Junior secondary school (JSS) teachers will now be members of the Kenya National Union of Teachers (Knut).
The Teachers Service Commission (TSC) has solved the statement and now all teachers in junior secondary section will now be Knut members.
The teachers like their colleagues in primary school will pay 2% of their basic salary as union dues each month to support operations of the union.
Already a big number of teachers who teach in junior secondary received their salaries. However only a small number of P1 teachers who were deployed to teach Grade 7 have been paid.
There was a war of membership between Kenya Union of Post Primary Education Teachers (Kuppet) and Knut.
Kuppet fought for junior secondary to be domiciled in secondary schools while Knut wanted it to be taken to primary school.
However acting on the recommendations of the Presidential Working Party on Education Reform, the Ministry directed that JSS be domiciled in primary schools, for various reasons, including consideration on the age of the learners, availability of resources and cultural factors.
This month Knut and Kuppet revived the debate on JSS, raising questions about what the disagreement was about.
Kuppet, generally, represents teachers in secondary schools and other institutions while Knut represents mostly primary school teachers.
However, teachers are free to choose which union to join, irrespective of the institutions they work for.
With the coming of JSS, the TSC hired 30,000 teachers, one for each JSS in public institutions.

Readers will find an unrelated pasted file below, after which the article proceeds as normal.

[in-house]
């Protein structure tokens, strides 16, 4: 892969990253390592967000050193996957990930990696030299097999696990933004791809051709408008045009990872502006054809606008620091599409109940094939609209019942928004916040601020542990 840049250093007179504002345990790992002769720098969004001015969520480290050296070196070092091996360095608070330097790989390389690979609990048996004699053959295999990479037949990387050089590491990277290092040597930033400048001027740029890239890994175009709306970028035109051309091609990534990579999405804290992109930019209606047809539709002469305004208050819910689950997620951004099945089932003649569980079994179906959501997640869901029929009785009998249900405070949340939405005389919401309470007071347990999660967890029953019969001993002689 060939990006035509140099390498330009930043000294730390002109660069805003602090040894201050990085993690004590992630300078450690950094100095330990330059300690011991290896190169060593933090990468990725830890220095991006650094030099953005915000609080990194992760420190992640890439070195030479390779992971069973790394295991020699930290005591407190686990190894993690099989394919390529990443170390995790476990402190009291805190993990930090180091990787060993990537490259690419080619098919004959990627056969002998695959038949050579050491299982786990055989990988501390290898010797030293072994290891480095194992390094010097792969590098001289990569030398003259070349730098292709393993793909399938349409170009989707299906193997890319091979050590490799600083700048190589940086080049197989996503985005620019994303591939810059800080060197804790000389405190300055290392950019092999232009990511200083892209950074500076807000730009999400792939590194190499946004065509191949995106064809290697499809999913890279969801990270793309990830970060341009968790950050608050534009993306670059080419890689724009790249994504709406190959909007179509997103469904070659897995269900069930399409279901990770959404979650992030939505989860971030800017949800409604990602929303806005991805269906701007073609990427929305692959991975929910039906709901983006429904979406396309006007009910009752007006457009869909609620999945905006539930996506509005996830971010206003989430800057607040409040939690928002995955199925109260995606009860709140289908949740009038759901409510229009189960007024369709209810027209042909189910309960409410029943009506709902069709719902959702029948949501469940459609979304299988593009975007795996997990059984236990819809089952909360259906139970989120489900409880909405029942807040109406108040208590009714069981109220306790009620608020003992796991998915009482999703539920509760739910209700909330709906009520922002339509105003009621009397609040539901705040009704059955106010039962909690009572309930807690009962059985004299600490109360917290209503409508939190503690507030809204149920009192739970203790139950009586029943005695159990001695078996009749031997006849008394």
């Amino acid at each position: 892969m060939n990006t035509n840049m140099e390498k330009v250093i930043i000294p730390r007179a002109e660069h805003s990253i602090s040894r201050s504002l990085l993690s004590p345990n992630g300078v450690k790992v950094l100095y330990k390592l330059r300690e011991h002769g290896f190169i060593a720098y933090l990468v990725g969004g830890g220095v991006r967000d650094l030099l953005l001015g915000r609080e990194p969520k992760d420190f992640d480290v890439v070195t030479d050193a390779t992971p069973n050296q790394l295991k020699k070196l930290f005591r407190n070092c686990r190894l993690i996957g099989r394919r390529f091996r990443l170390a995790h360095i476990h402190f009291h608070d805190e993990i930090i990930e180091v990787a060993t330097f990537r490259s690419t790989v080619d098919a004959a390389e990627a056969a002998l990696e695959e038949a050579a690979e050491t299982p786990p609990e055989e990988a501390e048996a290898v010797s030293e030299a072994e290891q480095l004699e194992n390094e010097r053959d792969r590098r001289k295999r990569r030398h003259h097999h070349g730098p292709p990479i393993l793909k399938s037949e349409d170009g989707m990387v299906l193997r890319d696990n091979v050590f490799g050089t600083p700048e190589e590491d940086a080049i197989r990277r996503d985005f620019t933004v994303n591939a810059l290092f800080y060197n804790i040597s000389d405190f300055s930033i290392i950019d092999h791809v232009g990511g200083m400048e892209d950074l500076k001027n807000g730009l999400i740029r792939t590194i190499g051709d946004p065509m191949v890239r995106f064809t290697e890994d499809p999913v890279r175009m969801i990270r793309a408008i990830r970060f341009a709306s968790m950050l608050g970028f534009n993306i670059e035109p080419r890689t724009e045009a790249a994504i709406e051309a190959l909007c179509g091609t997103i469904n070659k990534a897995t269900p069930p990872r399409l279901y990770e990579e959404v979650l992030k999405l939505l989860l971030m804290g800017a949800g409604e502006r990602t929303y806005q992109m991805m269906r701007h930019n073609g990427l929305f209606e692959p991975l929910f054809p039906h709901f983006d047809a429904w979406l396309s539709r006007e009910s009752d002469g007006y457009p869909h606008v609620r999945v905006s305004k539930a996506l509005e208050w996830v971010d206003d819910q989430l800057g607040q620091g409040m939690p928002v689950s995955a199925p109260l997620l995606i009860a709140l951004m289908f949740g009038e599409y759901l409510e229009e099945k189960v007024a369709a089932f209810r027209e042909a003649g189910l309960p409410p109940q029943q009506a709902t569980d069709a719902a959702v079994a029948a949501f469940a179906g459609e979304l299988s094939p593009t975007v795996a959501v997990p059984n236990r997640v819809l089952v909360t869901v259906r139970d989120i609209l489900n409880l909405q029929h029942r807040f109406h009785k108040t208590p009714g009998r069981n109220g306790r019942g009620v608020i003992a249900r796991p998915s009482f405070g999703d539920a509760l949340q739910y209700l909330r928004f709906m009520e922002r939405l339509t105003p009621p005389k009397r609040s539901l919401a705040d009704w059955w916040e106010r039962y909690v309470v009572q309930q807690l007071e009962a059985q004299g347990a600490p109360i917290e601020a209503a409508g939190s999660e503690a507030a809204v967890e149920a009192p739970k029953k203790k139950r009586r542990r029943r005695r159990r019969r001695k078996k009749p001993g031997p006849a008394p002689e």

This could have, behind the scenes, sparked the differences between the two unions given that teachers pay a monthly subscription fee to their unions.
The amount is deducted from their salaries by their employer, the TSC, which then forwards it to the unions.
Every member pays about two per cent of their basic salary as a monthly contribution to their union. According to Knut’s constitution, the total amount deducted monthly should not exceed Sh1,200.
Contacted for comment, both Knut and Kuppet denied they were involved in a competition for the new teachers.
Knut Secretary General Collins Oyuu said JSS was facing numerous challenges that need to be addressed urgently. According to him, signing up the new members was not a problem at the moment.
“Our hardest times were between 2018 to 2021 when we lost members from over 180,000 to about 11,000,” he said, revisiting the question of member numbers.
“By early 2021, our offices were closed and there were no salaries for headquarters staff and branch secretaries.”
During that period, the union accrued numerous debts, which included taxes owed to the Kenya Revenue Authority (KRA) and benefits from members who had retired from service.
According to him, in July 2021, the union embarked on a vigorous campaign to recruit members.
“As we speak now, we have over 170,000 members. We have done our best to pay debts, opened branch offices, all our full time staff salaries were reinstated and we are back on our feet,” he said, implying that now, the union is not in dire need of new members.
“We are not fighting for members; that is ill-placed. We know too well because the law is clear. There is nowhere a member is forced to join; you choose a union to belong to. Fighting over members is neither here nor there. That is why we have secondary school teachers in Knut,” he told PD.